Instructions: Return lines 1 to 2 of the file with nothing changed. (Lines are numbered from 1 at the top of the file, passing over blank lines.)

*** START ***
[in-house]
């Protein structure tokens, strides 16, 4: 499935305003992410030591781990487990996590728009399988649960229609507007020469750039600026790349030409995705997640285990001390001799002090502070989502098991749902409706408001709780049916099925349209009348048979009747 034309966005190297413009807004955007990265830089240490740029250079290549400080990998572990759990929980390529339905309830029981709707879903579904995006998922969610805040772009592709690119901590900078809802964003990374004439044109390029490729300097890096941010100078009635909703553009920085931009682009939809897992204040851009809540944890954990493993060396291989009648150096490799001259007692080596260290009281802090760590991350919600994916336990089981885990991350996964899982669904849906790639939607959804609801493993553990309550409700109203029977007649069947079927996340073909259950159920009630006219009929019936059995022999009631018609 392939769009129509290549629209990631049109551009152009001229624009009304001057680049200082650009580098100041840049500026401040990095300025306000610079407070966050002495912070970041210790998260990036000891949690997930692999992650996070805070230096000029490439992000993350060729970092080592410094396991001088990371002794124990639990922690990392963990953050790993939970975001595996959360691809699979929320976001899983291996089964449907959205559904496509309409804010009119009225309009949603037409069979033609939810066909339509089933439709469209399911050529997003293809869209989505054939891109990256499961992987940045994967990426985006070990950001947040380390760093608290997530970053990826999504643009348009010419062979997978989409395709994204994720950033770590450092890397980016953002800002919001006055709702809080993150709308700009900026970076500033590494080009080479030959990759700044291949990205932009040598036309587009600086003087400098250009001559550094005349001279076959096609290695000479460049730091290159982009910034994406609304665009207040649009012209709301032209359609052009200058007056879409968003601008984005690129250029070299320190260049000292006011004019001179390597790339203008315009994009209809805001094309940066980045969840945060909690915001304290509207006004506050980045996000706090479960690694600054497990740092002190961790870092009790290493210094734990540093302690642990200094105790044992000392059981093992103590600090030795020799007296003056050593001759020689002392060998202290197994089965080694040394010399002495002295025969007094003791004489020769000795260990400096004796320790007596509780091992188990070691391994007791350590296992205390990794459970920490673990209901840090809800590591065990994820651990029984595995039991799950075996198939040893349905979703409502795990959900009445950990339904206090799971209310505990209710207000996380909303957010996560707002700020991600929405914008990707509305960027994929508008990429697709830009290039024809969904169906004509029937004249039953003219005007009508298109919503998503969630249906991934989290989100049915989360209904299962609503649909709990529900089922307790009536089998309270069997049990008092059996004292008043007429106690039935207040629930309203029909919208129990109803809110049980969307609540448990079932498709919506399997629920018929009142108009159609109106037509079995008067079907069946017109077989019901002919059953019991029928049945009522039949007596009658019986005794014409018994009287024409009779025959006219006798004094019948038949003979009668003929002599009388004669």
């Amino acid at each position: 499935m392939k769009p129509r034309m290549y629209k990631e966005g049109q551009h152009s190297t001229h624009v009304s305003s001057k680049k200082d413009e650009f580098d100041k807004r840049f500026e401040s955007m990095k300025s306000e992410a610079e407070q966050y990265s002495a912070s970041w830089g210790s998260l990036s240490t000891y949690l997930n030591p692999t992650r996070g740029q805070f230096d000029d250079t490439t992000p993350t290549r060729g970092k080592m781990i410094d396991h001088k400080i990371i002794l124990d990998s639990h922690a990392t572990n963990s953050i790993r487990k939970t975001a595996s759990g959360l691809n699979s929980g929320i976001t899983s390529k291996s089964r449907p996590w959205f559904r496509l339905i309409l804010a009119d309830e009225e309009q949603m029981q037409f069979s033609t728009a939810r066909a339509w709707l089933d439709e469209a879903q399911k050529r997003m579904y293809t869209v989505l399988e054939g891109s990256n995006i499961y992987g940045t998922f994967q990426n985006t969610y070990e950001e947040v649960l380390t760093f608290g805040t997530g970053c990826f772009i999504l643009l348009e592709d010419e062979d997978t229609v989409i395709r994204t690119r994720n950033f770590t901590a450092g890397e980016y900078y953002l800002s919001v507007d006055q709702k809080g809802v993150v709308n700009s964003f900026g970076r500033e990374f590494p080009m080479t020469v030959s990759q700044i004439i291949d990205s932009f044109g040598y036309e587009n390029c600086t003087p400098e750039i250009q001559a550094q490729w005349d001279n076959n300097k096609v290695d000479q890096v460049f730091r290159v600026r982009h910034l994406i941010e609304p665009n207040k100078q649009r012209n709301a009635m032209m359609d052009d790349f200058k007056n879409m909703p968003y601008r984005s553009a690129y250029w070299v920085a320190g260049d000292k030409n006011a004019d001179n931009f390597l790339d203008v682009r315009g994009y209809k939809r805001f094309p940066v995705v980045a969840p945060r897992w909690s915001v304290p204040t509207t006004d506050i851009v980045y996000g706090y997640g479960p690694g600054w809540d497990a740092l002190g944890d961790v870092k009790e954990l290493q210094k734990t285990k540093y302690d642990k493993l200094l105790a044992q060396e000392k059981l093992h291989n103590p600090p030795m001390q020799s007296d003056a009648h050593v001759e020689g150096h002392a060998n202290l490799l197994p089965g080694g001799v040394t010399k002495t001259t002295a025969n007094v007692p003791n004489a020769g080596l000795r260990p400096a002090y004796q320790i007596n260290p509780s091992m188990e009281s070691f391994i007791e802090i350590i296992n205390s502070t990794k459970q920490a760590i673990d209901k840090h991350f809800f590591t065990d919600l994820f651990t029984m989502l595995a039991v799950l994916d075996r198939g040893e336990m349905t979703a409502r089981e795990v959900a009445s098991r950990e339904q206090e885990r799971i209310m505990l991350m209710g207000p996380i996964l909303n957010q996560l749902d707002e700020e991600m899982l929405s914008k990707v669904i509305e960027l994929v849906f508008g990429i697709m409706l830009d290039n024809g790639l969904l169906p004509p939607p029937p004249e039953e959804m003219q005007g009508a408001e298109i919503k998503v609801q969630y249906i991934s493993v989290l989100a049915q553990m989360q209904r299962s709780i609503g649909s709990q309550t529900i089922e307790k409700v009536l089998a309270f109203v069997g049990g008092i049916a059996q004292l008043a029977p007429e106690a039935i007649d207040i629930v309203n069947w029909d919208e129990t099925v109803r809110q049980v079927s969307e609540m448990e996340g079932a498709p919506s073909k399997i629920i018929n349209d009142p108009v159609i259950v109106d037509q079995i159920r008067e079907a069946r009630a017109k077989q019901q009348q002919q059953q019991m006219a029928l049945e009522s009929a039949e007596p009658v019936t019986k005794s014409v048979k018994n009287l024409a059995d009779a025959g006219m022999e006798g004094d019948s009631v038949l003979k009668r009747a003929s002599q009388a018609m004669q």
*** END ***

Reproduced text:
[in-house]
């Protein structure tokens, strides 16, 4: 499935305003992410030591781990487990996590728009399988649960229609507007020469750039600026790349030409995705997640285990001390001799002090502070989502098991749902409706408001709780049916099925349209009348048979009747 034309966005190297413009807004955007990265830089240490740029250079290549400080990998572990759990929980390529339905309830029981709707879903579904995006998922969610805040772009592709690119901590900078809802964003990374004439044109390029490729300097890096941010100078009635909703553009920085931009682009939809897992204040851009809540944890954990493993060396291989009648150096490799001259007692080596260290009281802090760590991350919600994916336990089981885990991350996964899982669904849906790639939607959804609801493993553990309550409700109203029977007649069947079927996340073909259950159920009630006219009929019936059995022999009631018609 392939769009129509290549629209990631049109551009152009001229624009009304001057680049200082650009580098100041840049500026401040990095300025306000610079407070966050002495912070970041210790998260990036000891949690997930692999992650996070805070230096000029490439992000993350060729970092080592410094396991001088990371002794124990639990922690990392963990953050790993939970975001595996959360691809699979929320976001899983291996089964449907959205559904496509309409804010009119009225309009949603037409069979033609939810066909339509089933439709469209399911050529997003293809869209989505054939891109990256499961992987940045994967990426985006070990950001947040380390760093608290997530970053990826999504643009348009010419062979997978989409395709994204994720950033770590450092890397980016953002800002919001006055709702809080993150709308700009900026970076500033590494080009080479030959990759700044291949990205932009040598036309587009600086003087400098250009001559550094005349001279076959096609290695000479460049730091290159982009910034994406609304665009207040649009012209709301032209359609052009200058007056879409968003601008984005690129250029070299320190260049000292006011004019001179390597790339203008315009994009209809805001094309940066980045969840945060909690915001304290509207006004506050980045996000706090479960690694600054497990740092002190961790870092009790290493210094734990540093302690642990200094105790044992000392059981093992103590600090030795020799007296003056050593001759020689002392060998202290197994089965080694040394010399002495002295025969007094003791004489020769000795260990400096004796320790007596509780091992188990070691391994007791350590296992205390990794459970920490673990209901840090809800590591065990994820651990029984595995039991799950075996198939040893349905979703409502795990959900009445950990339904206090799971209310505990209710207000996380909303957010996560707002700020991600929405914008990707509305960027994929508008990429697709830009290039024809969904169906004509029937004249039953003219005007009508298109919503998503969630249906991934989290989100049915989360209904299962609503649909709990529900089922307790009536089998309270069997049990008092059996004292008043007429106690039935207040629930309203029909919208129990109803809110049980969307609540448990079932498709919506399997629920018929009142108009159609109106037509079995008067079907069946017109077989019901002919059953019991029928049945009522039949007596009658019986005794014409018994009287024409009779025959006219006798004094019948038949003979009668003929002599009388004669």